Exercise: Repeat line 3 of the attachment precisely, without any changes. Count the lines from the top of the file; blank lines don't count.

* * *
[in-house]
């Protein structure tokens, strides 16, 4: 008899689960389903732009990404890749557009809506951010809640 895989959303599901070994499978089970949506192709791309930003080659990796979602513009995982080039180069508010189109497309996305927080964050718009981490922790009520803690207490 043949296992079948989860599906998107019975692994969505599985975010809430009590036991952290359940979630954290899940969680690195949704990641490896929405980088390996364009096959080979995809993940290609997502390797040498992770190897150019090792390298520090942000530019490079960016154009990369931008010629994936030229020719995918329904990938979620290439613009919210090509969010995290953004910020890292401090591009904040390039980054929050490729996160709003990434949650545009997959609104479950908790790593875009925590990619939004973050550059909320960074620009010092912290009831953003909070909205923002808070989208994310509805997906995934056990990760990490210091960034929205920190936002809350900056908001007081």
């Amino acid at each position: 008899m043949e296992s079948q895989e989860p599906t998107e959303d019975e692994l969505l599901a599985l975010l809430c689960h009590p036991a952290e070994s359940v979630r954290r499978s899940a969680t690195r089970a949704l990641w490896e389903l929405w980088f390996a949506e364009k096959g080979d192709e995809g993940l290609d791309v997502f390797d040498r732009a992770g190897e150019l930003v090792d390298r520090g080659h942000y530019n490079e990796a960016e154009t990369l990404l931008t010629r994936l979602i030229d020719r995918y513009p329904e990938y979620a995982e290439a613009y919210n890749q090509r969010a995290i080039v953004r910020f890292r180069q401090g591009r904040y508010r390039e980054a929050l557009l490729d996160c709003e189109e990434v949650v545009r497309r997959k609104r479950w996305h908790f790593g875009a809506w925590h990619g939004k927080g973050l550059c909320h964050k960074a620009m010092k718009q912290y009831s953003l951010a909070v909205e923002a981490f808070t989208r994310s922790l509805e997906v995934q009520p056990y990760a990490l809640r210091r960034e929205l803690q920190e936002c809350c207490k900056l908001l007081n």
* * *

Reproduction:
């Amino acid at each position: 008899m043949e296992s079948q895989e989860p599906t998107e959303d019975e692994l969505l599901a599985l975010l809430c689960h009590p036991a952290e070994s359940v979630r954290r499978s899940a969680t690195r089970a949704l990641w490896e389903l929405w980088f390996a949506e364009k096959g080979d192709e995809g993940l290609d791309v997502f390797d040498r732009a992770g190897e150019l930003v090792d390298r520090g080659h942000y530019n490079e990796a960016e154009t990369l990404l931008t010629r994936l979602i030229d020719r995918y513009p329904e990938y979620a995982e290439a613009y919210n890749q090509r969010a995290i080039v953004r910020f890292r180069q401090g591009r904040y508010r390039e980054a929050l557009l490729d996160c709003e189109e990434v949650v545009r497309r997959k609104r479950w996305h908790f790593g875009a809506w925590h990619g939004k927080g973050l550059c909320h964050k960074a620009m010092k718009q912290y009831s953003l951010a909070v909205e923002a981490f808070t989208r994310s922790l509805e997906v995934q009520p056990y990760a990490l809640r210091r960034e929205l803690q920190e936002c809350c207490k900056l908001l007081n």